Groupthink Blocks Sound Economic Development Choices | Eastern North Carolina Now | There comes a moment in every economic development bubble when reality hits a community like a two-by-four smack to the head. That happened Feb. 3 in Charlotte, when the Charlotte Observer reported that the merger between US Airways and American Airlines will result in US Airways early next year...

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    Publisher's note: The author of this post is Michael Lowrey, who is an associate editor for the Carolina Journal, John Hood Publisher.

    CHARLOTTE  -  There comes a moment in every economic development bubble when reality hits a community like a two-by-four smack to the head. That happened Feb. 3 in Charlotte, when the Charlotte Observer reported that the merger between US Airways and American Airlines will result in US Airways early next year dropping its flight between Charlotte and Rio De Janeiro.

    It wasn't supposed to be like this. Charlotte Douglas International Airport wasn't supposed to lose a prestigious international route when the two major carriers merged. No, sir, the airlines' management had said that Charlotte would see more flights after the merger.

    And those additional flights wouldn't just travel to unglamorous places like Moline, Ill., or Ft. Wayne, Ind.  -  a lot of that growth was supposed to come from international flights, especially to Central and South America, just like Delta Air Lines does through Atlanta. Or at least that's what longtime airport head Jerry Orr had told the city.

    Obviously, the merging airlines did not agree. And less than two months after the merger became final, they gave the Charlotte-Rio flight the axe. Charlotte-Rio, which US Airways introduced in 2009, isn't even close to being a keeper for the combined carrier. American Airlines flies to Rio from Miami, Dallas, and New York City, so the combined carrier has no need to fly from Charlotte.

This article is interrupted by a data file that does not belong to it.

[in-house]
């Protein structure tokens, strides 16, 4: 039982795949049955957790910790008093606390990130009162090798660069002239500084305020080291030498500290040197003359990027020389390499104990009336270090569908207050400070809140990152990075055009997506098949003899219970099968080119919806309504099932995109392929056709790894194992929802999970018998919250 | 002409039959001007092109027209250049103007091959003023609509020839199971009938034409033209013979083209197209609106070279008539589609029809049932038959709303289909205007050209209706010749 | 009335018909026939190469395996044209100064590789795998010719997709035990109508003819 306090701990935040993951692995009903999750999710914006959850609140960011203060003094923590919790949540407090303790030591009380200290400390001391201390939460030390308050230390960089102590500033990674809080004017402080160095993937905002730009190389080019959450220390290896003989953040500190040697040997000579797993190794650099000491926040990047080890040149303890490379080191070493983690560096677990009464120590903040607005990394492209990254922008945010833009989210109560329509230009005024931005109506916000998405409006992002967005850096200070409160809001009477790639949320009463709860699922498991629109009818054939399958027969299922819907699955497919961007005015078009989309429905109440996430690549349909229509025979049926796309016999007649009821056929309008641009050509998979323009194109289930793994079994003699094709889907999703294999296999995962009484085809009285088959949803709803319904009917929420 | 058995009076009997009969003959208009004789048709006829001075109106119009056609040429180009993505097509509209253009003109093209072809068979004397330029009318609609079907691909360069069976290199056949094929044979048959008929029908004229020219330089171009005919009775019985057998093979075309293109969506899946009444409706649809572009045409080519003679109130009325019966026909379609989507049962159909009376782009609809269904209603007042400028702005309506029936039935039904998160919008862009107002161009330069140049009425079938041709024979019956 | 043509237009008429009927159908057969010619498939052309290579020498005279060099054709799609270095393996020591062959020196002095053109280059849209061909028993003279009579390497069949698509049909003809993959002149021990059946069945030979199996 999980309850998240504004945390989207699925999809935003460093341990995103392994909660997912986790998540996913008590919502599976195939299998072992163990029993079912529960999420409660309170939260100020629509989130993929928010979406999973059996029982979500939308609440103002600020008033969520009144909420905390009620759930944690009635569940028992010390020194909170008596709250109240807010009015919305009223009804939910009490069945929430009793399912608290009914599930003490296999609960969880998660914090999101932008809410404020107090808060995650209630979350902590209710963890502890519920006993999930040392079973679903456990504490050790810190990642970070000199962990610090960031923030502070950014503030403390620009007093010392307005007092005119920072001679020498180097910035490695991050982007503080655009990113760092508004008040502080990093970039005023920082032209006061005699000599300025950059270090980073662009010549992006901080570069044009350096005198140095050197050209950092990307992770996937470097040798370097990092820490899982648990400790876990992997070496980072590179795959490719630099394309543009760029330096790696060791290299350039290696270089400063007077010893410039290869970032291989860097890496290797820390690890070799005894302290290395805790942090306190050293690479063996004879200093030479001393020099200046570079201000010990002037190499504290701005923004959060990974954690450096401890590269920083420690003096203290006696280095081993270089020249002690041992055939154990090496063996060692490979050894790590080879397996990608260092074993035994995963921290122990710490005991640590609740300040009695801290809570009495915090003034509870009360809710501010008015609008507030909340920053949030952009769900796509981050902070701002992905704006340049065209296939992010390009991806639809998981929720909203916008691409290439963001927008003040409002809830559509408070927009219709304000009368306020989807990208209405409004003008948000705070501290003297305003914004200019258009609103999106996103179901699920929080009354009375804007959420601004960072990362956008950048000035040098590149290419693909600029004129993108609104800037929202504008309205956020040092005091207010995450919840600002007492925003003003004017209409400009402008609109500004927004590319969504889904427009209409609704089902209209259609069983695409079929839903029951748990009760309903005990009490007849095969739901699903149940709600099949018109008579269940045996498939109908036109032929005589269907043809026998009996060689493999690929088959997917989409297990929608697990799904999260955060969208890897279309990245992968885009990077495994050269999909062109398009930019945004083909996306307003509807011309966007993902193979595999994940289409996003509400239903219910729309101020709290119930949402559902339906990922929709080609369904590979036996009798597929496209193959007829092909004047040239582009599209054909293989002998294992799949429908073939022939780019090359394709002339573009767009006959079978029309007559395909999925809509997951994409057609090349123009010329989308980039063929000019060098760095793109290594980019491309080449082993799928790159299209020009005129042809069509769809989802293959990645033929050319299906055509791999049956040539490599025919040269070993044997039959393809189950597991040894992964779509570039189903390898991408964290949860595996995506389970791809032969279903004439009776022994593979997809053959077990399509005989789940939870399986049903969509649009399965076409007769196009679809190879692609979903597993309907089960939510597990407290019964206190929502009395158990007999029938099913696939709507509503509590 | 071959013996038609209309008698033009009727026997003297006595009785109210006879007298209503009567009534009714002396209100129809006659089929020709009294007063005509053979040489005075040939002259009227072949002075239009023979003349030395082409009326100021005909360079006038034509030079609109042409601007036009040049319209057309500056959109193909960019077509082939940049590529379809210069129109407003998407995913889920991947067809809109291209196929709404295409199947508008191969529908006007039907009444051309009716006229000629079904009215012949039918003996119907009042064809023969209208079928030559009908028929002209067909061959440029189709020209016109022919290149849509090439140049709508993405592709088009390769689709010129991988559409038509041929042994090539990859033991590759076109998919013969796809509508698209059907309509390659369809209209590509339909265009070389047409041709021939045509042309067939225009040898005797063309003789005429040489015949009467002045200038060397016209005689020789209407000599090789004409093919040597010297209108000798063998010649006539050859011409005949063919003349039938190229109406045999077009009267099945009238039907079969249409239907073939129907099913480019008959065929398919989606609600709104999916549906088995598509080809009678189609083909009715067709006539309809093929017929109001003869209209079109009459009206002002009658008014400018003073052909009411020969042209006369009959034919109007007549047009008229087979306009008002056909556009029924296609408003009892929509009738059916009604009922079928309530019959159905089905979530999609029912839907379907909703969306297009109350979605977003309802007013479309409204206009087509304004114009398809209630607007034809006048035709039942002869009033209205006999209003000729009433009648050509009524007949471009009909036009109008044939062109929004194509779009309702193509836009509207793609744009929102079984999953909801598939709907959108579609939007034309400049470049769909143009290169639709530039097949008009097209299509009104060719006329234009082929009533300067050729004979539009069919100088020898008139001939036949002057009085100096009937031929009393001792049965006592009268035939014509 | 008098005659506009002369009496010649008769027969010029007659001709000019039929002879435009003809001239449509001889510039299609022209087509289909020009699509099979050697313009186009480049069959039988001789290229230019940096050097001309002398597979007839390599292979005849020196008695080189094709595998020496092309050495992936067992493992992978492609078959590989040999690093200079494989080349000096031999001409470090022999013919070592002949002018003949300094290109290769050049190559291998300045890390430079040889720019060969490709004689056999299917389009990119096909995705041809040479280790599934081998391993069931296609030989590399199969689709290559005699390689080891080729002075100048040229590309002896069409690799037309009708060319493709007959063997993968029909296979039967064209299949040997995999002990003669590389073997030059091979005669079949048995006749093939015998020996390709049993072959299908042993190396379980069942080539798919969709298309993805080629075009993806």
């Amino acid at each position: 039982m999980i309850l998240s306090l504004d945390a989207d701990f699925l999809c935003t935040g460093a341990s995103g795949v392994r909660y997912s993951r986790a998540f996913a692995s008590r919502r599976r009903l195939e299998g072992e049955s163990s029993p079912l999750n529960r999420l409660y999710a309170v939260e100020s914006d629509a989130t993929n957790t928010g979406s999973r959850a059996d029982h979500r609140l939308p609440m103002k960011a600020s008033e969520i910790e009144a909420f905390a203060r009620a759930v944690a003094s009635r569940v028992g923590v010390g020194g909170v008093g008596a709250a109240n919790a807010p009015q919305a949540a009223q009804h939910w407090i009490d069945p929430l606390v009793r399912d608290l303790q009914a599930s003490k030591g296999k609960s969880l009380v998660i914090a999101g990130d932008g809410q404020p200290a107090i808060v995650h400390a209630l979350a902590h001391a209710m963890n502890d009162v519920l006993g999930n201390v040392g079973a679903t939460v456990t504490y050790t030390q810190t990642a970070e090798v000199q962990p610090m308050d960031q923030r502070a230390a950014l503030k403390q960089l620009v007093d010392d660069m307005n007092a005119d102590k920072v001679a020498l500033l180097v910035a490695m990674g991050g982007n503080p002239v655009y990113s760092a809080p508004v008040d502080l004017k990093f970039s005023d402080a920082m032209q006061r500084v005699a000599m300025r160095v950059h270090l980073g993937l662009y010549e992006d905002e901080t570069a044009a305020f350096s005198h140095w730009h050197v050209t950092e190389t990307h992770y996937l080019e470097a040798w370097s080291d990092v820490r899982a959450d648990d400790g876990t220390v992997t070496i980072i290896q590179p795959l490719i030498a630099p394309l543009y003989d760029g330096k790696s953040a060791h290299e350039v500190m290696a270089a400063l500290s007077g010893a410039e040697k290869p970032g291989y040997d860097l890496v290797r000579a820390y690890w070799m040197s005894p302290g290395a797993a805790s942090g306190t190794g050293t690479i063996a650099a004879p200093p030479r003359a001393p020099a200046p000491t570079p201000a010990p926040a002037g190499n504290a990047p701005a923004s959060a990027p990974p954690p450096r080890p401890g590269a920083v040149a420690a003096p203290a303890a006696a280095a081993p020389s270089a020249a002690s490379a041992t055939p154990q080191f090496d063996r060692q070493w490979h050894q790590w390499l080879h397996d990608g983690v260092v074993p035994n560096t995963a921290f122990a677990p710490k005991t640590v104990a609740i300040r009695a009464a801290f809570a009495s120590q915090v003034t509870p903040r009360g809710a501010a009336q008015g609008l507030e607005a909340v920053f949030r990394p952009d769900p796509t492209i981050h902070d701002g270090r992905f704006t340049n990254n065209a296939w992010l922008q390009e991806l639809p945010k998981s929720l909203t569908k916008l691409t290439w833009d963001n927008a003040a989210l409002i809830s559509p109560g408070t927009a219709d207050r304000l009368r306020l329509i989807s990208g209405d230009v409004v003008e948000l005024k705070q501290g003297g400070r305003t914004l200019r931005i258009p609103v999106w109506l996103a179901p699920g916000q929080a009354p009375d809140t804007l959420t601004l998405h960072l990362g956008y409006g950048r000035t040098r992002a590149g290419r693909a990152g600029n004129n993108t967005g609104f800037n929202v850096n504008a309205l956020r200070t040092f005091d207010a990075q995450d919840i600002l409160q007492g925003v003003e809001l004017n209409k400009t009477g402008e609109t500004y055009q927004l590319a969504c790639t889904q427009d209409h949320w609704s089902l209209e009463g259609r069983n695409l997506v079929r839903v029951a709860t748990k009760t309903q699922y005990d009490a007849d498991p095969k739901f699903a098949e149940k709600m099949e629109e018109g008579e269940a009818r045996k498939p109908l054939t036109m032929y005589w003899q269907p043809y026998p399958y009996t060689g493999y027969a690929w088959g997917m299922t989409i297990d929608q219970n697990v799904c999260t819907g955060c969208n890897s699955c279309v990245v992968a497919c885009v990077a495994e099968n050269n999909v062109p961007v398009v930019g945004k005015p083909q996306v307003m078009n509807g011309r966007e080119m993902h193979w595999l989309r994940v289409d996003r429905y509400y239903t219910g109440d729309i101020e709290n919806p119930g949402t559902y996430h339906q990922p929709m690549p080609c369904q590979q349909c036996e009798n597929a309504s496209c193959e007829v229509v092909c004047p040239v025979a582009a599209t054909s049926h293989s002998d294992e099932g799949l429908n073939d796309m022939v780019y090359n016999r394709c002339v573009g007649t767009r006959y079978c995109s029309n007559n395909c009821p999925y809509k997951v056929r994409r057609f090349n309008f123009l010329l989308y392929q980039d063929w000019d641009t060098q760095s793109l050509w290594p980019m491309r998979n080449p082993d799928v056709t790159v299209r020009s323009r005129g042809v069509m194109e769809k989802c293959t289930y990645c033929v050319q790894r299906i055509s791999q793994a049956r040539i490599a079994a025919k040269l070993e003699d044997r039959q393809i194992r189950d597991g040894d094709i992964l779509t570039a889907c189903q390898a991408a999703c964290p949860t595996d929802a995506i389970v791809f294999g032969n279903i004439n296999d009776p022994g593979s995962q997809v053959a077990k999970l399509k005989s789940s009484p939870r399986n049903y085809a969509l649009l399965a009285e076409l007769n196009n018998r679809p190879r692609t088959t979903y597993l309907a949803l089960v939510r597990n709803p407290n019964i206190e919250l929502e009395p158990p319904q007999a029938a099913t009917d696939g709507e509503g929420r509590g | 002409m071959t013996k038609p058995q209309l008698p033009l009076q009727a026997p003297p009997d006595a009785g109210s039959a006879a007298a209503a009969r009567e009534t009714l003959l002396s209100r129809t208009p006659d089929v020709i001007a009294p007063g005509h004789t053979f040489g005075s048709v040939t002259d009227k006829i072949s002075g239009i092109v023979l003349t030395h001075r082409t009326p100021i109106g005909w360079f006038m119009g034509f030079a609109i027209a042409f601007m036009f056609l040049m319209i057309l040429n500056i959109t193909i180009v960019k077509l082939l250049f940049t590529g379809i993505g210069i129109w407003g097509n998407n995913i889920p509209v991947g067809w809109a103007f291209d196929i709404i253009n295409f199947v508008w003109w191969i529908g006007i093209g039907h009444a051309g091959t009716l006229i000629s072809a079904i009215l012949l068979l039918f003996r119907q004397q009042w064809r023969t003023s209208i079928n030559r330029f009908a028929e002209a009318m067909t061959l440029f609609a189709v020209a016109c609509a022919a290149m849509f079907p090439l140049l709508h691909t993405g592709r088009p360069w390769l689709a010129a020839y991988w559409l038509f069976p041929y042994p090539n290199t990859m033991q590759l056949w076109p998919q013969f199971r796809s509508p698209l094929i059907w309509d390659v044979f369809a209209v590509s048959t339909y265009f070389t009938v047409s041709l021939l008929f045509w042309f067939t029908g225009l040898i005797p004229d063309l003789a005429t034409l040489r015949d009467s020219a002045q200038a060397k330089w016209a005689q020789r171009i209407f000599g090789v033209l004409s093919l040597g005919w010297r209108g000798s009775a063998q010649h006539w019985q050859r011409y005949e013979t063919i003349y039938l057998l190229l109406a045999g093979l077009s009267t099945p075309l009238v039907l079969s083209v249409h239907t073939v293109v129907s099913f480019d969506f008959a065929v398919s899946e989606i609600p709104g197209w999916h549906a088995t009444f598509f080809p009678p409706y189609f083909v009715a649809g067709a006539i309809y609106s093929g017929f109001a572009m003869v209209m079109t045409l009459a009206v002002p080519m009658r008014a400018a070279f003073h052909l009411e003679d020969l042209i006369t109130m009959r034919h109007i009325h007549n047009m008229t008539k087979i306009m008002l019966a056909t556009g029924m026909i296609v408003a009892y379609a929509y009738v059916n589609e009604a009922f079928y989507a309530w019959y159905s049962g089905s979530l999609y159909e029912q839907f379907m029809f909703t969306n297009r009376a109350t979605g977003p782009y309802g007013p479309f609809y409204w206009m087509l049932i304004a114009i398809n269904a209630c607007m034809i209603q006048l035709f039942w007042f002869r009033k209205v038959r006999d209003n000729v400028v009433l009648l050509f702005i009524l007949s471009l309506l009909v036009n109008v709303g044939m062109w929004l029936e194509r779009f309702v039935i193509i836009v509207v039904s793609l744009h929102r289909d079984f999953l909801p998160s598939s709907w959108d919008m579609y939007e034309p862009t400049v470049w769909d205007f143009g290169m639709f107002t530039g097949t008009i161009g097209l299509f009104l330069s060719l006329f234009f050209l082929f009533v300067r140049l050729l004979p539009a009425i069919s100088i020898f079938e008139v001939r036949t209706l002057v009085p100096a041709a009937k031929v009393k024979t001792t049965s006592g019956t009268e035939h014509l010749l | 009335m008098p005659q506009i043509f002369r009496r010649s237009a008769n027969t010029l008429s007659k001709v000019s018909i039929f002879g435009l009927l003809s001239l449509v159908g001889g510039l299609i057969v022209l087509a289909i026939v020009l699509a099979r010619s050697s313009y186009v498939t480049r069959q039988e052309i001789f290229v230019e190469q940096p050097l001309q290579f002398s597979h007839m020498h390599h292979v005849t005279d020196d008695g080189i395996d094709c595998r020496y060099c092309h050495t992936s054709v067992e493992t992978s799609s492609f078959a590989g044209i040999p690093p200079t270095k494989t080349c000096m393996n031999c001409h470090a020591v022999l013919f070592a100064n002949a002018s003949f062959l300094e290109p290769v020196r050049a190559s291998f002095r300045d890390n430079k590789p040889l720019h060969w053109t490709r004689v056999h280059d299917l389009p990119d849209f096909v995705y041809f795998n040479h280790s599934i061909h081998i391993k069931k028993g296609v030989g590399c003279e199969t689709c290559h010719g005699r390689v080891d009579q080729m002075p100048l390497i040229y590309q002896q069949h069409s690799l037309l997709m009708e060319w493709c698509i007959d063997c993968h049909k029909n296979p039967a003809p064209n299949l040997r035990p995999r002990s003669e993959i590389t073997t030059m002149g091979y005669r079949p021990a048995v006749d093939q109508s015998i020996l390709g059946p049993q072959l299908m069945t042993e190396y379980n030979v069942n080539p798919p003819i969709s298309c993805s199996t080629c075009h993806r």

The loss of the route has a wider significance. If it's so easy to scuttle this route, it's hard to imagine what other nonbeach markets in Central or South America the airline might add from Charlotte in the future. In other words, Orr was very wrong, and the optimism about a key aspect of the city's economic development vision was misplaced as a result.

    There are several valuable lessons that communities can learn from this fiasco.

    Businesses involved in mergers have every reason to be selective about telling the truth. Simply put, they're trying to spin the deal as being in the best interest of everyone: shareholders, employees, and communities. That also extends to convincing regulators that a deal would have no adverse antitrust consequences. So it's critical for local government and business leaders not to buy into the hype and carefully examine developments.

    Unfortunately, here is where many communities fail, and often fail more broadly in setting their economic development policies. The economy is constantly changing, and what worked yesterday may not work today. Many people think they know an industry but really don't  -  just because you fly a lot doesn't make you an expert on the airline business. A real understanding of what's happening requires more knowledge than that.

    The situation in Charlotte, unfortunately, is typical in one key aspect. Many economic development disappointments share this feature: Groupthink by the local establishment. In the Queen City, Jerry Orr was regarded as the authority on commercial aviation, and for many years his word was enough for the city's government and business leaders. A tame press played along.

    That sort of groupthink can happen anywhere. The Randy Parton Theatre debacle in Roanoke Rapids resulted from a group of local officials failing to ask difficult yet obvious questions about the project, the sort of questions that would occur to anyone outside the group and the area. And there have been plenty of transportation projects throughout the state that were supposed to be game-changers but instead turned out to be busts.

    So always ask questions, challenge assumptions, and read up on what's happening with your local industries. Look at it as a productive use of your downtime while you're changing flights in Charlotte to anywhere but South America.
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